Pioneering Hindi film music director Anil Biswas is a celebrated name in the history of Indian film music. He is credited with introducing orchestral music and effects into film music, as well as incorporating Indian classical and folk elements. Best known for his contribution in redefining the contours of Hindi film music, he experimented with song structures and forms, and successfully fused a repertoire of classical and folk tunes with western forms such as the symphony, orchestra and cantala. With an uncanny ability to pick and groom singers, he introduced singers like Zohrabai Ambalewali, and Begum Akhtar besides mentoring Lata Mangeshkar, Talat Mahmood, Mukesh and Meena Kapoor, whom he would later marry. Composing for more than 90 films, his key works include Kismet(1943), Anokha Pyaar (1948), Taraana (1951), Jwar Bhata (1954), Waaris(1954), Pardesi (1957) and Char Dil Char Rahen (1959). He was awarded the Sangeet Natak Akademi Award in 1986, bestowed by the Sangeet Natak Akademi, India's National Academy of Music, Dance & Drama.
He was born Anil Krishna Biswas on 7 July, 1914, in Barisal in East Bengal, in current Bangladesh, to Jagadish Chandra Biswas, a lower-level government employee. His musically inclined mother, who frequently sang bhajans, arranged for Anil to have basic music training at a very young age. Showing considerable interest in music and theatre as a child, he was exposed to the Bhatiyali songs of the boatmen and Baul songs since childhood. He excelled in the art of tabla as well as in singing Shyama Sangeet and Kirtan. A frequent participant in amateur theatre productions, he was accomplished in the performance of kheyal, thumri and dadra, as well as devotional music. He also performed in amateur theatre productions at the time.
As a student, he was drawn into politics given the turbulent times, as he immersed himself in the country’s freedom struggle. Involved in a series of bombings, he was even sent to jail on six occasions. After his father’s death in 1930, he was compelled to leave for Calcutta in disguise to evade arrest. With life in the city being difficult for the young Anil, he took up a series of small jobs, finding a minor position as a private music teacher. With his past catching up with him, he was re-arrested. Post his release from prison, he found service at the Megaphone Gramophone Company, thanks to intervention from renowned poet and musician Kazi Nazrul Islam. Moving to the Rangamahal theatre group, he worked as an actor, singer, and assistant music director. Working with the group from 1932 to 1934, he composed music for plays and also proved to be an accomplished singer.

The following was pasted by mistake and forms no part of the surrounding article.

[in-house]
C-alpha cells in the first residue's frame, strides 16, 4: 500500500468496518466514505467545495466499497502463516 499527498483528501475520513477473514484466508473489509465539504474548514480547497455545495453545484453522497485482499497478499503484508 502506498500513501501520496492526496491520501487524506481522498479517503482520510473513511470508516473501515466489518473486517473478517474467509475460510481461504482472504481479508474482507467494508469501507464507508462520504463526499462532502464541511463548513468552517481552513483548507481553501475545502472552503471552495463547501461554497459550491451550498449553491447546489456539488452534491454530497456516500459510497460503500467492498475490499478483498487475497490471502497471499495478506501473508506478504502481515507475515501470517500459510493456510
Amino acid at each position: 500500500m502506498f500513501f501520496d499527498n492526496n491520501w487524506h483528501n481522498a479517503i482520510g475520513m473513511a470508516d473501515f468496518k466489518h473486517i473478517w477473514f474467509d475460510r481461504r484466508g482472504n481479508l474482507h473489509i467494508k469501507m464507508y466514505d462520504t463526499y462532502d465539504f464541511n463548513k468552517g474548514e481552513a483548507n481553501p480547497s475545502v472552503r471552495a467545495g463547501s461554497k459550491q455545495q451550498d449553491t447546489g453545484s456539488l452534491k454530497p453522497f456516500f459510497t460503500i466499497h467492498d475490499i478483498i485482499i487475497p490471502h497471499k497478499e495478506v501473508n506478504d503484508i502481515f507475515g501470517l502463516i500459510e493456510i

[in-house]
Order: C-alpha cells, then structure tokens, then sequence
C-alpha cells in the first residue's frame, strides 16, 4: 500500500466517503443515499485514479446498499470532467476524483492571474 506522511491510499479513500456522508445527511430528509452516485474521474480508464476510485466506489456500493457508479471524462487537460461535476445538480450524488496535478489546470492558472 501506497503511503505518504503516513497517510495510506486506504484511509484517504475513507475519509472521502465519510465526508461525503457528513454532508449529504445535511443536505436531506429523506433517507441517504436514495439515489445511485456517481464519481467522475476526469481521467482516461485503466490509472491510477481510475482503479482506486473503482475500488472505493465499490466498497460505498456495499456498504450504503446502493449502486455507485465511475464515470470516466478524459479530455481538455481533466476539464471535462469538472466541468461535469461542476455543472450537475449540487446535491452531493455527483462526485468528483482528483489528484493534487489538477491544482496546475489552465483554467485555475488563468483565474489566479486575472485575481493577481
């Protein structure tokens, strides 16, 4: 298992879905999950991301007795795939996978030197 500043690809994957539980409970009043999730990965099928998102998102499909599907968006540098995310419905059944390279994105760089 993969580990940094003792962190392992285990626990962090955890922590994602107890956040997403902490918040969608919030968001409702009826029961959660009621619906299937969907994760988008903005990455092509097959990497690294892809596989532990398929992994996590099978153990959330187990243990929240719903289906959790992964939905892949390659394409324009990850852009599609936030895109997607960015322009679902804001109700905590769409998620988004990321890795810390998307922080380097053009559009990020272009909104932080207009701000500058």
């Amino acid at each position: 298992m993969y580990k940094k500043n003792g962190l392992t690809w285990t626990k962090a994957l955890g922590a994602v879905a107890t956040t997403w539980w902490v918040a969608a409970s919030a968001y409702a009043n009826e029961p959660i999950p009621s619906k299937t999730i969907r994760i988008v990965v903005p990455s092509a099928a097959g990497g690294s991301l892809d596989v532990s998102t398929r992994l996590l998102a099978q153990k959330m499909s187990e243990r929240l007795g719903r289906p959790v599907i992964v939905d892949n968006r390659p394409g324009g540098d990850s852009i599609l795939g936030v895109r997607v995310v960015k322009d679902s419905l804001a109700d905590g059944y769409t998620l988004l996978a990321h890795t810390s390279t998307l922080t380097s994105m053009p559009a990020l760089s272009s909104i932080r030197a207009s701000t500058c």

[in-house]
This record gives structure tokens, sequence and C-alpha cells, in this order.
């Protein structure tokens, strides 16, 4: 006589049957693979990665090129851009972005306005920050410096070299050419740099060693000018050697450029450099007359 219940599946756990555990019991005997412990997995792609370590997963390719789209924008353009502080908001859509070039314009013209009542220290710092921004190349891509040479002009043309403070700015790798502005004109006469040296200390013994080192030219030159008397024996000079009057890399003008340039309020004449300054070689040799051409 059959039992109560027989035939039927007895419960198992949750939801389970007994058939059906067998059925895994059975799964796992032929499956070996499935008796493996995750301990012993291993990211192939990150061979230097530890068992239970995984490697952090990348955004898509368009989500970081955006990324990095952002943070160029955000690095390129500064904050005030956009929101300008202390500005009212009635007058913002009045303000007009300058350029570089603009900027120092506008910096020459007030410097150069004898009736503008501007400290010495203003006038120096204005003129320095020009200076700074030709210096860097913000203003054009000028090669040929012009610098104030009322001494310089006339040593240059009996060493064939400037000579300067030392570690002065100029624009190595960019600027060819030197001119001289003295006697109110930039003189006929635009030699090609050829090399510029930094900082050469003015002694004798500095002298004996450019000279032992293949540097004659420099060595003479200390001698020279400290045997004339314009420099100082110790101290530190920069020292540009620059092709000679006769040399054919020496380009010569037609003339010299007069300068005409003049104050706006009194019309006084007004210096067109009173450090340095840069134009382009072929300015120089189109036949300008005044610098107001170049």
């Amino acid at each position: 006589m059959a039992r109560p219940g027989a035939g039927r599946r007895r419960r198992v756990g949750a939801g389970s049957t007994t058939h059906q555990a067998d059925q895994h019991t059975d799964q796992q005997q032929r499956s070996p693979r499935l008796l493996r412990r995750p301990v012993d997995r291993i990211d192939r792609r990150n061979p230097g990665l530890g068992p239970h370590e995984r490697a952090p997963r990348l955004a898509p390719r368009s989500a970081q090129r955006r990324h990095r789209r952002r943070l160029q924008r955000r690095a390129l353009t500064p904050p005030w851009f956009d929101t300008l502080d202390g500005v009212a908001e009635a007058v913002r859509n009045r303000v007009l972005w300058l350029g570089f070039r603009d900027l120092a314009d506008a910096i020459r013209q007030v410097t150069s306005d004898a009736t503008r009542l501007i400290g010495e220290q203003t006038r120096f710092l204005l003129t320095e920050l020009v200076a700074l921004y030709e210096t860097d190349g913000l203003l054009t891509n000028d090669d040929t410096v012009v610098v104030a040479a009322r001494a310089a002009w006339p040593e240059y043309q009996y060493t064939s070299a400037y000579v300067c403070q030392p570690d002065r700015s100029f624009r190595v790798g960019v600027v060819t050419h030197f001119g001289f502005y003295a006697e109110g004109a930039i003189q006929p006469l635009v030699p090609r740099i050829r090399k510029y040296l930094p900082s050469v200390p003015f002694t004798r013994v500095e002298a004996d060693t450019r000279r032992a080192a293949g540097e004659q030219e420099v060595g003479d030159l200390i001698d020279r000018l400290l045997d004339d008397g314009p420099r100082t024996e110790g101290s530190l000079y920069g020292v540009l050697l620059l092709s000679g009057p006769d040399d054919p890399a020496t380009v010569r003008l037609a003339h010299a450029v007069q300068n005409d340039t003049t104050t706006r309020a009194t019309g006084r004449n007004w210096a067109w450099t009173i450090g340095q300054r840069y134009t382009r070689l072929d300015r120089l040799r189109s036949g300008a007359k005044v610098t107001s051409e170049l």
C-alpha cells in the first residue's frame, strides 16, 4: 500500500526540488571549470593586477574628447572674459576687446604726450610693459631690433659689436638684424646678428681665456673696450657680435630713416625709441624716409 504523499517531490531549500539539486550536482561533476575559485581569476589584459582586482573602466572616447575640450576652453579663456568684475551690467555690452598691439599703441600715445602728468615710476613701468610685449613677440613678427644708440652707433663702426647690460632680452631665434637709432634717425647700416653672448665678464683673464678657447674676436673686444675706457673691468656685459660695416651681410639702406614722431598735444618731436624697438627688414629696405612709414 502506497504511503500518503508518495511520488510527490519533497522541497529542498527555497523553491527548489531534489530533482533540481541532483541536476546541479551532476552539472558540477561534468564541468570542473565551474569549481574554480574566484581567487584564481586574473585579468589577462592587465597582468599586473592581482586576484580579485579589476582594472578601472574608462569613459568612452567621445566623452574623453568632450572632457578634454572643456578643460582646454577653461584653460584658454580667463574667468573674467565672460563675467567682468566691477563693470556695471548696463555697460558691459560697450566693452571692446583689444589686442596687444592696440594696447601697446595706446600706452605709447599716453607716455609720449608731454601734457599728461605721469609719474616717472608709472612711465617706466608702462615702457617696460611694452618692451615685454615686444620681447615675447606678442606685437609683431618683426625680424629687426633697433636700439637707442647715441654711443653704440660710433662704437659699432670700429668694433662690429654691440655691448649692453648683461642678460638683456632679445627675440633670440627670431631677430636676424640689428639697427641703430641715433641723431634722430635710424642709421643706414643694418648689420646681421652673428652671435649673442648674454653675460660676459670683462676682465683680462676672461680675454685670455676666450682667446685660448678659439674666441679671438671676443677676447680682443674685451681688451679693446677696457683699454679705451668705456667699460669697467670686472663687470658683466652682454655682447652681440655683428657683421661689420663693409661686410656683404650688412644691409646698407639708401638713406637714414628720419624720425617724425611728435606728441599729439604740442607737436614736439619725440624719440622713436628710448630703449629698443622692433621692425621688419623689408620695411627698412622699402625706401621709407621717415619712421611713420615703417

With his reputation growing, he moved to Bombay in 1934 on the advice of his film director friend, Hiren Bose, who helped him secure work at Kumar Movietone. Thereafter, he moved on to Eastern Art Syndicate, working in various capacities. Biswas made his debut as a music director with Dharam Ki Devi (1935), being involved in 11 films until 1936. Moving to Sagar Movietone in 1936, he worked in several capacities on a number of films; however, his first real taste of fame came with Mehboob Khan’s Jagirdar (1937). His hit songs for the film brought his talent recognition, and he stayed with Sagar Movietone until 1939. After Sagar Movietones was merged with RCA's newly founded National Studio in 1939, Biswas returned in 1940 and continued with the studio until 1942. He worked on several films during this period, including the Mehboob Khan films, Aurat (1940), Bahen (1941) and Roti (1942).
Post 1942, he joined Bombay Talkies, where he worked on a number of films, including his landmark Kismet (1943). The film broke all existing records and ran longer than any other film in history until it was surpassed decades later by Sholay (1975). The song Dur hato ae duniyawalo is remembered till date for its patriotic fervour. His other hits included Jwar Bhata (1944) and Milan (1946).